President Barack Obama has yet to pick a city for his library and museum, and Chicago bidders -- facing stiff competition from New York and Hawaii, not to mention each other -- are hoping he'll choose his adopted hometown and one of nine potential locations lined up for the much-coveted tourism magnet.
The Chicago Tribune reports that library bidders -- The University of Chicago, The University of Illinois at Chicago, Chicago State University and two independent developers -- have settled on sites to present to The Barack Obama Foundation, which imposed a June 16 deadline for proposals.
According to the newspaper, The University of Chicago will propose three South side locations: the Garfield Green Line "L" stop; the West side of Jackson Park; and, most appealing, the South Shore Cultural Center on Lake Michigan, where the Obamas held their wedding reception.
Meanwhile, UIC has selected Taylor Street and Harrison Field as prospective spots on its downtown-accessible campus; Chicago State, located on the South Side, offers up two areas on the north and south ends of campus, where Obama started as a community organizer early in his Chicago career. Both schools are publicly addressing their site pitches, as is developer Dan McCaffery, who wants to host the library inside his $4 billion residential-and-retail complex to be constructed upon the U.S. Steel South Works' former lakefront vista.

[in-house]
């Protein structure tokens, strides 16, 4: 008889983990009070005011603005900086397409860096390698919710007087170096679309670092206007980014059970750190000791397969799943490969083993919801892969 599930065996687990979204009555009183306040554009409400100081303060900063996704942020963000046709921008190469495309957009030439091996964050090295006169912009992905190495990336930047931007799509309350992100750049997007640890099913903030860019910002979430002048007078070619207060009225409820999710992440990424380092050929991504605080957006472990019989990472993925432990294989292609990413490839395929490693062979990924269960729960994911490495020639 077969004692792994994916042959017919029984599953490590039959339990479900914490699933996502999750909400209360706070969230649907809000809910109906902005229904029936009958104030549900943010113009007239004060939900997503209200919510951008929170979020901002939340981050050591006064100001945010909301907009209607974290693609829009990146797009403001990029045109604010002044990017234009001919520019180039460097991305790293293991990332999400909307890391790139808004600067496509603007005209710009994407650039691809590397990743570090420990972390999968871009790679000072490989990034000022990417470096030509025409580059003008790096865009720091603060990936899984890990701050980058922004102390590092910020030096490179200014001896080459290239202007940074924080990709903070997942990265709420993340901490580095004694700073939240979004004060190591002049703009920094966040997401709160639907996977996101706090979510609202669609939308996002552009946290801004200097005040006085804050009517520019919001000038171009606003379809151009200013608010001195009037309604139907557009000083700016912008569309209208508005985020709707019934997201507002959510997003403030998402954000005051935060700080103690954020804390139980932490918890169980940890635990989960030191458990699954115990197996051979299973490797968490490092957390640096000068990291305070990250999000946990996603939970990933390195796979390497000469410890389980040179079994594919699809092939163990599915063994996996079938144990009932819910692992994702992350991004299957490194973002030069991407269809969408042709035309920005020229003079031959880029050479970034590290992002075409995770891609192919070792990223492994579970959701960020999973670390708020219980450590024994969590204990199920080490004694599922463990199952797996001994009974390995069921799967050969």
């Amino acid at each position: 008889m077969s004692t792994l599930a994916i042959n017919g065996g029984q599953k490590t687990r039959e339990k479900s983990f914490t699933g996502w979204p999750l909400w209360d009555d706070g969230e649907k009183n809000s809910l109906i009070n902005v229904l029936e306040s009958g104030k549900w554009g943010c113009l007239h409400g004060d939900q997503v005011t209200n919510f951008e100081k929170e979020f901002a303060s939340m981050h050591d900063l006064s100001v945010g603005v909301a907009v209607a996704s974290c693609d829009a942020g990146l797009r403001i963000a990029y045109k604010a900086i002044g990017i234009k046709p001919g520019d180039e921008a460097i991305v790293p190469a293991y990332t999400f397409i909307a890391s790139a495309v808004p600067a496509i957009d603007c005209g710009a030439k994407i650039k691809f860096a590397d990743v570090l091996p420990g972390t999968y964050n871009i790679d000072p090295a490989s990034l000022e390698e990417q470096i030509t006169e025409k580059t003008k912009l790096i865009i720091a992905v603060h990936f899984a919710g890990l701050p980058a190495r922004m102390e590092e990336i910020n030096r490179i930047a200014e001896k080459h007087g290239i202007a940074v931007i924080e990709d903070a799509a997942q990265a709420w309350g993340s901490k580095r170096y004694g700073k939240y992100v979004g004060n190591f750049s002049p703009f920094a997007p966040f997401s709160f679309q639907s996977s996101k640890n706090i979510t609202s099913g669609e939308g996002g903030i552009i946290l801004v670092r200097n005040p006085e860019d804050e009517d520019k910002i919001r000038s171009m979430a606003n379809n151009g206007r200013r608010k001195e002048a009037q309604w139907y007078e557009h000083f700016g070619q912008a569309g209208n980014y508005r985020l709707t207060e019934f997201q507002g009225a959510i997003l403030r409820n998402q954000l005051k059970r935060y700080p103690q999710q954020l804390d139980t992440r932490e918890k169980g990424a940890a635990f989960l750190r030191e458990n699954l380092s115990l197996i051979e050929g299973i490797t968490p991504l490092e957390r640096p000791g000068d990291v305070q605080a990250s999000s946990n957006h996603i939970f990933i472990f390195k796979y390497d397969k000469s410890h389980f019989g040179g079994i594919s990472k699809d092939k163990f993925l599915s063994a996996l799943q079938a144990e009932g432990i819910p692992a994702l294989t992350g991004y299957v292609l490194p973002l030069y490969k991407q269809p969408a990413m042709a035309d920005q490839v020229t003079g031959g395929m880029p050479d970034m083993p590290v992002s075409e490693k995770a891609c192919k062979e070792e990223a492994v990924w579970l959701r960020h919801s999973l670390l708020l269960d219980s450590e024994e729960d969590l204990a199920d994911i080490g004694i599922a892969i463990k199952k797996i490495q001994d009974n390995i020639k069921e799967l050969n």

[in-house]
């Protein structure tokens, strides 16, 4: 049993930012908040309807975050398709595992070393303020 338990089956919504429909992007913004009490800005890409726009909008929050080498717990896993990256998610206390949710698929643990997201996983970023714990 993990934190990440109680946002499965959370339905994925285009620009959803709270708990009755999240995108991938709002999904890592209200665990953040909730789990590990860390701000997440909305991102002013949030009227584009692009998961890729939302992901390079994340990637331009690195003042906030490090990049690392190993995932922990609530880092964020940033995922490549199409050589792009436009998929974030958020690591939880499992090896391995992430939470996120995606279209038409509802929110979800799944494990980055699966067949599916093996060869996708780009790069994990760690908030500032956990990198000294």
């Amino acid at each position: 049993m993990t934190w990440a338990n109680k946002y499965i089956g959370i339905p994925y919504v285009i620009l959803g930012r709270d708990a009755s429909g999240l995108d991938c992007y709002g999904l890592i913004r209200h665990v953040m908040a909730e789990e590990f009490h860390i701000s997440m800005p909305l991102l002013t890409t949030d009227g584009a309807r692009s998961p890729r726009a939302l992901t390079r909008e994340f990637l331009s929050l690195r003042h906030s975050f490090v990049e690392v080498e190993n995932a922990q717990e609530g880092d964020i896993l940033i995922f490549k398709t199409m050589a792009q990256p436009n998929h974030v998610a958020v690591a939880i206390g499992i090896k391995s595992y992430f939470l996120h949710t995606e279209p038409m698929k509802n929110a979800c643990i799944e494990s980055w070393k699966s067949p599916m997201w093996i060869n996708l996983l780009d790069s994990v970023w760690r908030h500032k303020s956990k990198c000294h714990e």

"It extends our economic boundary, and it's beautiful," McCaffery told the Tribune.
Another indie contender without university support is the 48-acre Michael Reese Hospital site, located in the Bronzeville neighborhood.
The Obama library and museum has been a topic of controversy in Illinois these past few months amid moves by Democratic House Speaker Michael Madigan and Chicago Mayor Rahm Emanuel to earmark $100 million in state money for its construction.
The ensuing public outcry has not halted the bidding wars.
Let the games begin.
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